Our entire industry and the way we educate and train new recruits are focused on technical skills, legislative changes, and GAAP processes. From day one, you are taught to speak to your clients in terms of financial statements, key performance indicators, reconciliations, and forecasts. That is your language and your domain of expertise, not theirs. No matter how colourful or beautiful your reports are, they are still incomprehensible to most of your clients who have never studied accounting and don’t wish to do so.
When you sit down to advise your clients, it’s easy to fall into the trap of ‘explaining accounting’, as opposed to focusing on the specific steps and strategies that your client needs to implement to grow profitably. There is very little training in university, on the job, or in industry bodies to show you HOW to become ‘the trusted advisor’. But unfortunately, there is an overwhelming and distracting emphasis on social media, apps, sales, and marketing.
However, you marketing yourself as ‘the trusted advisor’, no matter how convincingly, doesn’t make it so. It isn’t a designation that we declare ourselves, but rather an honour and a privilege our clients bestow upon us for curing the pain points that keep them up at night.
Becoming ‘the trusted advisor’ is about connecting with your clients and communicating in a way that inspires and empowers them to take action to improve their results. The skills to achieve this are more in line with coaching and training, than sales or marketing.
Where to from here?
If you don’t accept the premise, that your job as you know it is about to change drastically, then you do not need to do anything. You may simply sit back and watch as more and more of what you do is replaced by cloud technology and apps.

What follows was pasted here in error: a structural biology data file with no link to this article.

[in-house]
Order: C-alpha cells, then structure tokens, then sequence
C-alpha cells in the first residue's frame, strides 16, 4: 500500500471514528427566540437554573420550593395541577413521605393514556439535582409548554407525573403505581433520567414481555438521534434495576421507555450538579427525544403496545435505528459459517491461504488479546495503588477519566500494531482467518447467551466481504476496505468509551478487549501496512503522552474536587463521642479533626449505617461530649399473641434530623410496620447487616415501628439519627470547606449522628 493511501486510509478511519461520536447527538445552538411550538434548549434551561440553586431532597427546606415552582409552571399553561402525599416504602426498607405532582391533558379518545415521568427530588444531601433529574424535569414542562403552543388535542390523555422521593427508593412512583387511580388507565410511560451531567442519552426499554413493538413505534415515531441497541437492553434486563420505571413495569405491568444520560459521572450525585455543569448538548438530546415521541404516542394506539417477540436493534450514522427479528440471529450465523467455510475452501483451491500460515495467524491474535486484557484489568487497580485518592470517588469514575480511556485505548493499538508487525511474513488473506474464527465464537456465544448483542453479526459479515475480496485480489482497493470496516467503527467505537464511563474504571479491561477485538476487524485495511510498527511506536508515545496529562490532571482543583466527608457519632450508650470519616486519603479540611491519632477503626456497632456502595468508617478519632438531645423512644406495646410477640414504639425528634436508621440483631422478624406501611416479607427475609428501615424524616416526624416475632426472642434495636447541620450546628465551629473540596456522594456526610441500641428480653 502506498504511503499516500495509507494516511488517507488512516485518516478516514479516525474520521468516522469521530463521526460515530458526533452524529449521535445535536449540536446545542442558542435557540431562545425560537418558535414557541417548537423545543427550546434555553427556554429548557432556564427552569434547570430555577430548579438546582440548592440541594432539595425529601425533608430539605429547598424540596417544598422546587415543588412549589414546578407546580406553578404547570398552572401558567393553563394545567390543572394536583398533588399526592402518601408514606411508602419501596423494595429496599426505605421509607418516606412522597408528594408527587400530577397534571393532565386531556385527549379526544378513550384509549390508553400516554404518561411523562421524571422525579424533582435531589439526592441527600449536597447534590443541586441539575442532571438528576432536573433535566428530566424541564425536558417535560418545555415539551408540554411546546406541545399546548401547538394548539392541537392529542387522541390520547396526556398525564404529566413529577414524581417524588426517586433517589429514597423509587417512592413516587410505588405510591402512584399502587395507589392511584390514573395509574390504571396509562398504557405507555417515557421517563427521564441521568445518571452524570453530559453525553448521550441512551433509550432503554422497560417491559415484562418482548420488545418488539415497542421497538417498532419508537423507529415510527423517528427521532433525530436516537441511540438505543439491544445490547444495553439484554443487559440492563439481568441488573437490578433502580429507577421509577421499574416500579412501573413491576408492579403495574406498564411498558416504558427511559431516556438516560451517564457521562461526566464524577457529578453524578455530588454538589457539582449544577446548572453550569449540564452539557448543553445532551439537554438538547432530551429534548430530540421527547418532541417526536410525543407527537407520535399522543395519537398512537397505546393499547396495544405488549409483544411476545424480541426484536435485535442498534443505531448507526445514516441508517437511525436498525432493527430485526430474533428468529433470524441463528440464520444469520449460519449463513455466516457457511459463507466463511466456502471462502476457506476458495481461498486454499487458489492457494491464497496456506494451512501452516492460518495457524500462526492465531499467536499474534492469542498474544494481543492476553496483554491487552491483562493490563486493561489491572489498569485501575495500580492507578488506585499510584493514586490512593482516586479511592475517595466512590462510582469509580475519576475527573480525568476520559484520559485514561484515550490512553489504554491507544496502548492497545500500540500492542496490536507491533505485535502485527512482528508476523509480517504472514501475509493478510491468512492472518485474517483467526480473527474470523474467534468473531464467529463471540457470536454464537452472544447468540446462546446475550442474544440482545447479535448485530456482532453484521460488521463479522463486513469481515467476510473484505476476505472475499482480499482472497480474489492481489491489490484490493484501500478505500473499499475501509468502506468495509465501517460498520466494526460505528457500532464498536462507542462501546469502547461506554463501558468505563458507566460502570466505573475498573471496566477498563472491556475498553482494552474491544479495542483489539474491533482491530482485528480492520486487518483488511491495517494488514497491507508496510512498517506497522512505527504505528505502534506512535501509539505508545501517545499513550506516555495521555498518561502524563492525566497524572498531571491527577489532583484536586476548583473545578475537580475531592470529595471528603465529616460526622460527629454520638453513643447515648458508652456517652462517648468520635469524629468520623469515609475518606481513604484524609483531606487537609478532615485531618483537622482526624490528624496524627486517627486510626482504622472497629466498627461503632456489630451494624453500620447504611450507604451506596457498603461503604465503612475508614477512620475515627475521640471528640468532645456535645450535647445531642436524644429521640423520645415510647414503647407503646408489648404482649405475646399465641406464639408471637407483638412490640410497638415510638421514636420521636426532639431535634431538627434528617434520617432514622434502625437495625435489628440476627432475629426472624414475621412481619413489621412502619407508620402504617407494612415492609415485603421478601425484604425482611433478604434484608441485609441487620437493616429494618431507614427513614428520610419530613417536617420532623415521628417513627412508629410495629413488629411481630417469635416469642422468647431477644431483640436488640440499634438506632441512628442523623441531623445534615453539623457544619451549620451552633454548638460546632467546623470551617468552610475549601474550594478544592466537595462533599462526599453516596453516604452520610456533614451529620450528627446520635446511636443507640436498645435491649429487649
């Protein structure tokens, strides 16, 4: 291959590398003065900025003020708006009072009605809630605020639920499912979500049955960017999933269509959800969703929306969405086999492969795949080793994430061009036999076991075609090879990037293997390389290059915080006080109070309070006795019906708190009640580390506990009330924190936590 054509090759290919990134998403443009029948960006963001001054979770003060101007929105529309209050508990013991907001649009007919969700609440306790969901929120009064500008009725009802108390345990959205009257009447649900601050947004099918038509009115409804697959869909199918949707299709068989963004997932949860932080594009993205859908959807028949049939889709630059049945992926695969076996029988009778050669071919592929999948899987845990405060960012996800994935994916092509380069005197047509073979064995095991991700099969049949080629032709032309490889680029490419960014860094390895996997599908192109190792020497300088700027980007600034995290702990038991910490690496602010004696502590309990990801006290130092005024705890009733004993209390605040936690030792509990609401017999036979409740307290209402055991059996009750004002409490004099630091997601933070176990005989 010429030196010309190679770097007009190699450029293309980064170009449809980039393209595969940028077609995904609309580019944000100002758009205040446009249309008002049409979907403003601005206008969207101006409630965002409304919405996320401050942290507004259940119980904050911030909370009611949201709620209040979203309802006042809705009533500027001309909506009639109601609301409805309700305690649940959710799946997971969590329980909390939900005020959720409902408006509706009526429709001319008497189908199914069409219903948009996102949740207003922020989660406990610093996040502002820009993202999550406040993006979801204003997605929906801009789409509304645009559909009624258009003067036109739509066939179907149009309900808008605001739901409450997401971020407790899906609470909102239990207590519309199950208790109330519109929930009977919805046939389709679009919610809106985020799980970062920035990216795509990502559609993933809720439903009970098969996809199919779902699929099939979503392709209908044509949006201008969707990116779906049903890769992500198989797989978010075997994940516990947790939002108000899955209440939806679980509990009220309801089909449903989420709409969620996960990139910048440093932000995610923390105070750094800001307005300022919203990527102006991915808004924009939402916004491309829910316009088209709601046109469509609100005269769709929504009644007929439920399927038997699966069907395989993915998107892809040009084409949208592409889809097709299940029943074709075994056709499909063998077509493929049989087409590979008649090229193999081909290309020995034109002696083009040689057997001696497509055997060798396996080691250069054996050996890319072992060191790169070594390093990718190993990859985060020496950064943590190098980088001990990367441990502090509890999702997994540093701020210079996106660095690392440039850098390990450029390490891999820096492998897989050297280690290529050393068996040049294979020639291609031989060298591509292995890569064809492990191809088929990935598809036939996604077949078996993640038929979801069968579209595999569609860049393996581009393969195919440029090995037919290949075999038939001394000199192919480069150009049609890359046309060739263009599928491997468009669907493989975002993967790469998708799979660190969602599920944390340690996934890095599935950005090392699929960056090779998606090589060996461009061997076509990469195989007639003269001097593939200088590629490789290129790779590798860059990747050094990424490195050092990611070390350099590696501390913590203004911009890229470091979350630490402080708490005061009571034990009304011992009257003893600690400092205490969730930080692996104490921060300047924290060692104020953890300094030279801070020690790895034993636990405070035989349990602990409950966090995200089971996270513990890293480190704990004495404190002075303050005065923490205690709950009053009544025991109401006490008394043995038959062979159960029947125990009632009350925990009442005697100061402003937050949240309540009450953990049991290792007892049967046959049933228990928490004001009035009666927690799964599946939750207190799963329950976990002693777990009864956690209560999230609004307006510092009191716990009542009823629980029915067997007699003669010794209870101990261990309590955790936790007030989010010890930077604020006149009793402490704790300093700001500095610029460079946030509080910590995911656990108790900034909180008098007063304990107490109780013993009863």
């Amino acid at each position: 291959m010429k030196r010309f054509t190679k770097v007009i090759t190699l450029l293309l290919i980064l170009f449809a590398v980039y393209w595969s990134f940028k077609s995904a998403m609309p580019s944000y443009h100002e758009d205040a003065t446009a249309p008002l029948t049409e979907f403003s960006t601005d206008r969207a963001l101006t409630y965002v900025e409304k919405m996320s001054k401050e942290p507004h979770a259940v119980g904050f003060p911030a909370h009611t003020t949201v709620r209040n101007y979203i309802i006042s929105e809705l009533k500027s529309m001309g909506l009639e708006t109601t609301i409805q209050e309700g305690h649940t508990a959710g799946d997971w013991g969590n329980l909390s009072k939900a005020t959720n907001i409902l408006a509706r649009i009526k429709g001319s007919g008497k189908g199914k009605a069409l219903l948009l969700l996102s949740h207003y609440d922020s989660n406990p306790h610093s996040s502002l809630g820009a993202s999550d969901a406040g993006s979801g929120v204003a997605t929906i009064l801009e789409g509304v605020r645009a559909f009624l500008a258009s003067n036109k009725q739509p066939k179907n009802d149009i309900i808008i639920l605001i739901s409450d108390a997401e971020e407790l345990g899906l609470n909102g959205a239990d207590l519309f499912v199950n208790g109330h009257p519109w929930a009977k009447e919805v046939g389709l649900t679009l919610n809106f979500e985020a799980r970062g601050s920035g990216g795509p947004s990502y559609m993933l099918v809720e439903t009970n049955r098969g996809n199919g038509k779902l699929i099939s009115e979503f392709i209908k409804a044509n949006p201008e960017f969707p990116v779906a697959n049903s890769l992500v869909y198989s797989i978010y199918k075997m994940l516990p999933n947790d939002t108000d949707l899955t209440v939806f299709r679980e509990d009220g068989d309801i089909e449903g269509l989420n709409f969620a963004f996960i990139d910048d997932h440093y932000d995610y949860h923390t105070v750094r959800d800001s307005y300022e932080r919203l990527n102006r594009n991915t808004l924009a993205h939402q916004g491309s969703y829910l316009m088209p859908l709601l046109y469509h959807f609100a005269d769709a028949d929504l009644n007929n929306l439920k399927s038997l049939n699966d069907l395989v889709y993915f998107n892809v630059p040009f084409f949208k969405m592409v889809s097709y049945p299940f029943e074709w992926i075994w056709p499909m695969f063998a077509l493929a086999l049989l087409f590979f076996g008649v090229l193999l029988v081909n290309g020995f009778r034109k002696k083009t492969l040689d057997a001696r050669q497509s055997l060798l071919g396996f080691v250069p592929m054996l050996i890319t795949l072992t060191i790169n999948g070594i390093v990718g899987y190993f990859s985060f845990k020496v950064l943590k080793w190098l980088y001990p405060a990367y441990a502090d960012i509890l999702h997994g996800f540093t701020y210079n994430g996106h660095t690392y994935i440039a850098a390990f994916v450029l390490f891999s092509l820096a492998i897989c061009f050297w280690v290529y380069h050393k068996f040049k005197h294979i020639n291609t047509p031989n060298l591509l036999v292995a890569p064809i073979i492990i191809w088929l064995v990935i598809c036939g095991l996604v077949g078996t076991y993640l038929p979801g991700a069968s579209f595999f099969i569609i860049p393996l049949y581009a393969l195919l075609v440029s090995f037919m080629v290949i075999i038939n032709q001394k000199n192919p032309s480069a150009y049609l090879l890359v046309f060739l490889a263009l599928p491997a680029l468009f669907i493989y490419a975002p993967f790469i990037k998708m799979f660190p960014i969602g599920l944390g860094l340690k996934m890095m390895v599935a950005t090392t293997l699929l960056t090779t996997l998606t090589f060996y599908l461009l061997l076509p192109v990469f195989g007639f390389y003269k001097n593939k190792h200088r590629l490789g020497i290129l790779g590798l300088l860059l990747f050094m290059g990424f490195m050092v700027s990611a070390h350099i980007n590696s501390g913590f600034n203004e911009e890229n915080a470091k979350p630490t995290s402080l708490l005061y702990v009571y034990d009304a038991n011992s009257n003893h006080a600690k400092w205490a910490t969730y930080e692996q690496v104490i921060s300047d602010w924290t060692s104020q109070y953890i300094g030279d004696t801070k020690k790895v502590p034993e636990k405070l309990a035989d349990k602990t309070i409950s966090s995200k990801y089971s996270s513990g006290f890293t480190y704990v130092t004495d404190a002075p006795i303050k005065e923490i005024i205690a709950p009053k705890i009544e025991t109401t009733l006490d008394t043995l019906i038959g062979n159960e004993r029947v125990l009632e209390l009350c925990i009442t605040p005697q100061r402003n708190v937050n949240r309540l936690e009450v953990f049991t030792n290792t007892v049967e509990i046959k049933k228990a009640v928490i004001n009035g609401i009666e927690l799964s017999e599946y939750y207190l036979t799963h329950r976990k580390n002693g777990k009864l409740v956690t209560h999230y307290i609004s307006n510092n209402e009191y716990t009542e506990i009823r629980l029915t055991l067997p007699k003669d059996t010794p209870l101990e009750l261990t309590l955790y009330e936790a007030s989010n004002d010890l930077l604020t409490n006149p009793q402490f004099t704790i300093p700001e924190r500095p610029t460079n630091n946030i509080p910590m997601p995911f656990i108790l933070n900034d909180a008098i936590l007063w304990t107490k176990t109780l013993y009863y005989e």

However, doing nothing is rarely a viable option in any business or industry. Change is inevitable. It is already upon us.
What got you here – to the success and accomplishments you have already achieved – is not going to get you to where you need to be as our industry continues to evolve rapidly.
Right now you are facing an uncertain future. What that means is that traditional approaches, such as hiding behind the complexity and jargon of our industry, are unlikely to be helpful. In order to evolve and remain relevant despite the changes, you must find a new set of tools, skills, talents and behaviours that complement the ones you already have, not replace them.
Here is a list of strategies that you can use to identify and acquire the new tools, skills, talents and behaviours that will catapult you to the pinnacle of our industry and enable you to become even more successful this year:
1. Specify in writing your targets for growing the advisory services of your practice. These targets must be written down in order to be effective, compelling and measurable.
2. Identify one or two specific niches of clients that you will focus on this year to achieve those targets.
3. Create a list of the two to three most important pain points that these clients have right now (the things that worry them and keep them up at night).
4. Identify and document the key strategies and steps that your clients must take in order to cure the pain points and prevent them from recurring again next month.
5. Critically evaluate the reports, dashboards, metrics and graphs that you present to your clients. Remember, your clients are not accountants and they have no desire to learn accounting. They merely want you to help them fix the problems so they can make more money while doing what they love.